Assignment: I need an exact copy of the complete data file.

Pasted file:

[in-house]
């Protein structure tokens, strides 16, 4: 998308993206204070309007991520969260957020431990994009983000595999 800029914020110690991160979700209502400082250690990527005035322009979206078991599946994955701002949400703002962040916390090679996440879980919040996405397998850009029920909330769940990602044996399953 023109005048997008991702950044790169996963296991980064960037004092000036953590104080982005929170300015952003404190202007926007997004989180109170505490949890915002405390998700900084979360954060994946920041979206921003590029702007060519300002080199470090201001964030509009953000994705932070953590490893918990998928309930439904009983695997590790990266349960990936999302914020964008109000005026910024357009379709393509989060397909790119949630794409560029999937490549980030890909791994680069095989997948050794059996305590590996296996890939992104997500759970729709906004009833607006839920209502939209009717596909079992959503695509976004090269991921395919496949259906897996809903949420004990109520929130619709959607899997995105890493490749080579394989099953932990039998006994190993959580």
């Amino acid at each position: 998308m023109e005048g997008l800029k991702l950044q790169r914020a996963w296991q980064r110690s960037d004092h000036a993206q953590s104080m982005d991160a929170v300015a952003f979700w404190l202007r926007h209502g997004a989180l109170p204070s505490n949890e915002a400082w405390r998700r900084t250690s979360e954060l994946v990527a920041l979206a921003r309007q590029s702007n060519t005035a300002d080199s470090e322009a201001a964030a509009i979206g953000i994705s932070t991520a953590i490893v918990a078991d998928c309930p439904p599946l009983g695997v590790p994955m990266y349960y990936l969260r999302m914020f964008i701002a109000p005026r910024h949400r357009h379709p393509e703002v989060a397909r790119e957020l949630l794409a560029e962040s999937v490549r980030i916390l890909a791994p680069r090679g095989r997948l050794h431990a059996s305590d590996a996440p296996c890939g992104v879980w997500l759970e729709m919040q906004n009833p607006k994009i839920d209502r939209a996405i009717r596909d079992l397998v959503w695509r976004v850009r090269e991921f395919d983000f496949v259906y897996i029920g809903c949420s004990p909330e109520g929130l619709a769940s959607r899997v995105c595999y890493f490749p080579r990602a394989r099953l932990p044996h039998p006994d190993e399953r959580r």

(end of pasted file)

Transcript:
[in-house]
């Protein structure tokens, strides 16, 4: 998308993206204070309007991520969260957020431990994009983000595999 800029914020110690991160979700209502400082250690990527005035322009979206078991599946994955701002949400703002962040916390090679996440879980919040996405397998850009029920909330769940990602044996399953 023109005048997008991702950044790169996963296991980064960037004092000036953590104080982005929170300015952003404190202007926007997004989180109170505490949890915002405390998700900084979360954060994946920041979206921003590029702007060519300002080199470090201001964030509009953000994705932070953590490893918990998928309930439904009983695997590790990266349960990936999302914020964008109000005026910024357009379709393509989060397909790119949630794409560029999937490549980030890909791994680069095989997948050794059996305590590996296996890939992104997500759970729709906004009833607006839920209502939209009717596909079992959503695509976004090269991921395919496949259906897996809903949420004990109520929130619709959607899997995105890493490749080579394989099953932990039998006994190993959580």
């Amino acid at each position: 998308m023109e005048g997008l800029k991702l950044q790169r914020a996963w296991q980064r110690s960037d004092h000036a993206q953590s104080m982005d991160a929170v300015a952003f979700w404190l202007r926007h209502g997004a989180l109170p204070s505490n949890e915002a400082w405390r998700r900084t250690s979360e954060l994946v990527a920041l979206a921003r309007q590029s702007n060519t005035a300002d080199s470090e322009a201001a964030a509009i979206g953000i994705s932070t991520a953590i490893v918990a078991d998928c309930p439904p599946l009983g695997v590790p994955m990266y349960y990936l969260r999302m914020f964008i701002a109000p005026r910024h949400r357009h379709p393509e703002v989060a397909r790119e957020l949630l794409a560029e962040s999937v490549r980030i916390l890909a791994p680069r090679g095989r997948l050794h431990a059996s305590d590996a996440p296996c890939g992104v879980w997500l759970e729709m919040q906004n009833p607006k994009i839920d209502r939209a996405i009717r596909d079992l397998v959503w695509r976004v850009r090269e991921f395919d983000f496949v259906y897996i029920g809903c949420s004990p909330e109520g929130l619709a769940s959607r899997v995105c595999y890493f490749p080579r990602a394989r099953l932990p044996h039998p006994d190993e399953r959580r």